Navigation Links
U of M study examines kidney stone prevention in astronauts

As the space shuttle Discovery prepares to launch on July 1, researchers at the University of Minnesota have identified a way for astronauts to reduce their risk of developing kidney stones while in space.

Astronauts lose calcium in their bones and strength in their muscles while in space because of the zero-gravity environment. This calcium can end up in their kidneys, putting them at risk for developing kidney stones.

At least 14 American crew members have developed kidney stones in the last 5 years, and as missions become longer, the number is likely to grow. While astronauts have exercised in space to attempt to combat bone loss, the lack of gravity makes it difficult to achieve enough resistance to maintain their pre-flight fitness levels.

"This becomes a real health concern, as the time astronauts spend in space and living in the space station is extended," said Manoj Monga, M.D., professor of urologic surgery and lead investigator. The study will be published in the July 2006 print issue of the Journal of Urology and is available online now.

Kidney stones are mineral deposits in the kidneys that can travel through the urinary tract, causing intense pain. One of the most common types of kidney stones is caused by the buildup of calcium oxalate.

Researchers studied the effects of exercise in pairs of identical twins, since a portion of a person's risk for developing kidney stones is genetic. The study participants had no history of kidney stones and were placed on standardized diets.

The twins were put on bed rest on a tilted bed that positioned their head lower than their feet to simulate low gravity for 30 days. One twin per pair was randomly selected to exercise (while still reclining) in a chamber that put negative pressure, or resistance on their lower body, and the other twin served as a non-exercising control. The pressure in the chamber was roughly equivalent to what a person would experience running on Earth.

Monga found that the non-exercising study participants had higher levels of urinary calcium than the exercising group, and thus had a greater risk of developing kidney stones. Additionally, many astronauts do not drink enough water while in space, so their urine output is lower, and the food they consume is higher in sodium, which also increases the risk for kidney stone development.

"In combination with hydration therapy, exercise in a machine that simulates gravity could reduce the astronaut's risk of developing kidney stones, a condition that could be particularly painful and lead to an aborted mission," Monga said.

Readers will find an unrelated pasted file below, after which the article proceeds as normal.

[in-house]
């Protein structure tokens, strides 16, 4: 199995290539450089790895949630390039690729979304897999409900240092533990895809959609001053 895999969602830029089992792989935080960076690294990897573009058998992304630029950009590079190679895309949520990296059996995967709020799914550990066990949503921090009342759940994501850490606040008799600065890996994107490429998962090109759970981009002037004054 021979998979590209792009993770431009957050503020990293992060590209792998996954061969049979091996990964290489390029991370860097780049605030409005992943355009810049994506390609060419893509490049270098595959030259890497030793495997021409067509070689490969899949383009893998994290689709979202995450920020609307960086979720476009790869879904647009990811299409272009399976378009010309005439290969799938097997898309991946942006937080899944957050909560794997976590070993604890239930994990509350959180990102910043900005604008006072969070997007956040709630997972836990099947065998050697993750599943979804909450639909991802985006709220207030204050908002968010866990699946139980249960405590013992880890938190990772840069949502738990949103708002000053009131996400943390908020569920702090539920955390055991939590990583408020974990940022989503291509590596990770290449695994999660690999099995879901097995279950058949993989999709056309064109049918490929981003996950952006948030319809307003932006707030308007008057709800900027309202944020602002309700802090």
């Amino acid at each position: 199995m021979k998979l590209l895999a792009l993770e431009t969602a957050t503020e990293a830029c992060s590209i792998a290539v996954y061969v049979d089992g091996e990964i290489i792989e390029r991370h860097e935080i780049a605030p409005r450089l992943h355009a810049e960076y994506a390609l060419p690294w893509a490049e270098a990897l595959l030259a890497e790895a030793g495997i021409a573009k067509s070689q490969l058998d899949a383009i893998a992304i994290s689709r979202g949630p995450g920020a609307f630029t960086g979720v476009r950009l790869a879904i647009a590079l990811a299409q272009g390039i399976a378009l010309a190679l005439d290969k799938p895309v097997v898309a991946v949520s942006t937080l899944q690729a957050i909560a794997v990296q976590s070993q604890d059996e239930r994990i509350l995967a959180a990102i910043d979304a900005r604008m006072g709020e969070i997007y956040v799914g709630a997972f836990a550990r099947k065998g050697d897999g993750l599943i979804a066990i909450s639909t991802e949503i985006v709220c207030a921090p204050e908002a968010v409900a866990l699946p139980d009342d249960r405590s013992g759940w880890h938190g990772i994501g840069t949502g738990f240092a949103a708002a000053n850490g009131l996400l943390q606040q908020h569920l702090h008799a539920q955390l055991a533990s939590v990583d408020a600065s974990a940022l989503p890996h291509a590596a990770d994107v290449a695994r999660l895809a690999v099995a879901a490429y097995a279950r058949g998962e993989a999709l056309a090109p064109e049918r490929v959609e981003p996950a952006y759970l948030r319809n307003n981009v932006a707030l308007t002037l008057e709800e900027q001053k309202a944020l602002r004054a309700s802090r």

'"/>

Source:University of Minnesota


Related biology news :

1. Bioartificial kidney under study at MCG
2. W.M. Keck Foundation funds study of friendly microbes
3. Yellowstone microbes fueled by hydrogen, according to U. of Colorado study
4. Genome-wide mouse study yields link to human leukemia
5. Clam embryo study shows pollutant mixture adversely affects nerve cell development
6. New imaging method gives early indication if brain cancer therapy is effective, U-M study shows
7. Same mutation aided evolution in many fish species, Stanford study finds
8. Sequencing of marine bacterium will help study of cell communication
9. Genetically modified rice in China benefits farmers health, study finds
10. A new study examines how shared pathogens affect host populations
11. NYU study reveals how brains immune system fights viral encephalitis
Post Your Comments:
*Name:
*Comment:
*Email:


(Date:3/28/2017)... , March 28, 2017 The ... Hardware (Camera, Monitors, Servers, Storage Devices), Software (Video Analytics, ... Region - Global Forecast to 2022", published by MarketsandMarkets, ... 2016 and is projected to reach USD 75.64 Billion ... and 2022. The base year considered for the study ...
(Date:3/24/2017)... Controller General of Immigration from Maldives Mr. Mohamed Anwar and ... international IAIR Award for the most innovative high security ePassport and eGates  ... ... Maldives Immigration Controller General, Mr. Mohamed Anwar ... right) have received the IAIR award for the "Most innovative high security ...
(Date:3/23/2017)... , March 23, 2017 The report "Gesture Recognition and ... Industry, and Geography - Global Forecast to 2022", published by MarketsandMarkets, the market ... CAGR of 29.63% between 2017 and 2022. Continue ... ... ...
Breaking Biology News(10 mins):
(Date:10/12/2017)... NY (PRWEB) , ... October 12, 2017 , ... ... of Sciences today announced the three Winners and six Finalists of the 2017 ... given annually by the Blavatnik Family Foundation and administered by the New York ...
(Date:10/12/2017)... ... 12, 2017 , ... AMRI, a global contract research, development ... patient outcomes and quality of life, will now be offering its impurity solutions ... new regulatory requirements for all new drug products, including the finalization of ICH ...
(Date:10/11/2017)... ... , ... Personal eye wash is a basic first aid supply for any work environment, but ... do you rinse first if a dangerous substance enters both eyes? It’s one less decision, ... its unique dual eye piece. , “Whether its dirt and debris, or an acid or ...
(Date:10/11/2017)... ROTTERDAM, the Netherlands and LAGUNA HILLS, ... that The Institute of Cancer Research, London ... will use MMprofiler™ with SKY92, SkylineDx,s prognostic tool to risk-stratify ... high-risk trial known as MUK nine . The University ... this trial, which is partly funded by Myeloma UK, and ...
Breaking Biology Technology: